I returned to Napa the following year and arranged, through Sheldon, who now runs the winery and lives at the estate in Napa, to have a private visit with his parents. It was the most magnificent visit of any winery I have ever been at. Jim and Barbara were just like everyone’s favourite grandparents, except they were making these fabulous wines by themselves in a small, rugged, severely sloped winery high up on Spring Mountain above St. Helena.

By the time they received their Wine of the Year nod from Wine Specator, Paloma had become a household name in the wine world. The success hardly fazed them. The Merlot that had sold for $45 (cheap considering Napa) sold out as soon as it became wine of the year. The very next vintage, the Richards raised their price $6.

Very little Paloma makes it north to Canada. What little does get here usually ends up in Alberta where there’s a following tied to the Richards’ time in that oil city.

I will be drinking my last bottle of Paloma Merlot 2001 this weekend, thinking about Jim’s dedication to making fine wine and our time together at his home and winery in Napa Valley.

Vineland Estate St. Urban Vineyard Riesling 2008 (Niagara)


Brian Schmidt is the vice-president of operations and winemaker at Vineland Estates Winery in Vineland. He was born in Kelowna, B.C. and raised on the vineyard his family owned for three generations.

In 1991, Schmidt travelled to Ontario to train with his brother Allan, who was the original winemaker at Vineland Estates. Brian took over the position at the winery in 1994.

He describes himself as the chief tractor driver, tweets extensively from it (is that legal?), and is a “minimalist by nature.”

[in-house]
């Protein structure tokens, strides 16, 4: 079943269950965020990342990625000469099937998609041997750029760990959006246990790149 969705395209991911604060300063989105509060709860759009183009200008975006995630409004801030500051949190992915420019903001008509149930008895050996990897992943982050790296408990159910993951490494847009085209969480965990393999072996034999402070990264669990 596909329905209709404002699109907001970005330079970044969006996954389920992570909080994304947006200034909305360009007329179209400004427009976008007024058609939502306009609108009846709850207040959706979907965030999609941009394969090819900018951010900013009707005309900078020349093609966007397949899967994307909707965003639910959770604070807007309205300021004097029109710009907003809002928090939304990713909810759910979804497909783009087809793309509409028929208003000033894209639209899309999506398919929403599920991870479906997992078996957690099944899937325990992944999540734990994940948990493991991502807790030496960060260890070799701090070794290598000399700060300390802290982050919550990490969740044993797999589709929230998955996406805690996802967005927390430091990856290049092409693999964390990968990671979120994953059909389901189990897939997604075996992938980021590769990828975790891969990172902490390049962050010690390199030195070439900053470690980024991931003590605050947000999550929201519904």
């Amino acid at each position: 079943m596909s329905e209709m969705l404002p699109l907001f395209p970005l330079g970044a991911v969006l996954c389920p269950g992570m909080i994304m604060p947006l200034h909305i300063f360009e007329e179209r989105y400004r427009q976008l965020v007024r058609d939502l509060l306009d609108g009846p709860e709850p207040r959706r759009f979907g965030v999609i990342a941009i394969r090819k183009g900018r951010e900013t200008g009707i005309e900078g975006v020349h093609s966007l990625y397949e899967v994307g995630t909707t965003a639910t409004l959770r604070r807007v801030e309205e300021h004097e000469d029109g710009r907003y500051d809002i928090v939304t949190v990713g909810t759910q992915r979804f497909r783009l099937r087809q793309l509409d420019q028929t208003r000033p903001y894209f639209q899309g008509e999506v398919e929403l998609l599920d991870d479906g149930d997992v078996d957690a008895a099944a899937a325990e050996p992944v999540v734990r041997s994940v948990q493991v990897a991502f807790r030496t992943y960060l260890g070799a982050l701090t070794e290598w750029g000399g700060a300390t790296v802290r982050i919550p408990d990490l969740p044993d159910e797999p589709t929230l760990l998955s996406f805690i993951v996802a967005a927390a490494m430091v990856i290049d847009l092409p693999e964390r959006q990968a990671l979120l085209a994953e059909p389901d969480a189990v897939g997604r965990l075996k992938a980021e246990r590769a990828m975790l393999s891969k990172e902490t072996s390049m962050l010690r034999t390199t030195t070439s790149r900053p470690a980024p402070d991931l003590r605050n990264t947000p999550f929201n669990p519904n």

Brian Schmidt
Brian Schmidt on his beloved tractor.

The truth be told: Schmidt is the quintessential Canadian (who also happens to be one hell of a winemaker), one of the nicest guys you’ll ever meet, generous with everything he has and just happens to make the best $20 Riesling, the single-vineyard St. Urban, that money can buy.

He’ll tell you that St. Urban is made in the vineyard. A little bit true, but I’ve seen up close how he nurtures that wine with careful daily sampling from the tanks, how he guides it from crush to tank to finished product. No, at Vineland under Schmidt’s watch, it only starts in the vineyard.

Schmidt was quick learner on Twiiter under the name @benchwineguy and has gathered up a large collection of followers who see his regular “twactor tweets,” kind words of thanks when someone compliments his wines and his frequent “retweets” of competitors’ wines. He is quick with a kind word, is a devoted family man and a believer that the Canadian wine industry is the sum of its parts, not an individual effort.

If you visit Schmidt at his winery in Vineland you will be overwhelmed by the hospitality he lavishes on all his guests, no matter who you are. He truly wants each and every visitor to leave his estate with a greater appreciation of what Vineland-Niagara-Canada can deliver in terms of quality (and if he has to go deep into his wine cellar to prove his point, he will).

It’s individuals like Brian Schmidt who have made Niagara a great winemaking region — people who aren’t afraid to push the envelope and express opinions when things aren’t working.

It’s that spirit that I want to celebrate, the kind of spirit that makes this country great. The wine just flows from that.

Happy Canada Day weekend.

Enjoy, but enjoy what you like, not what someone says you should like.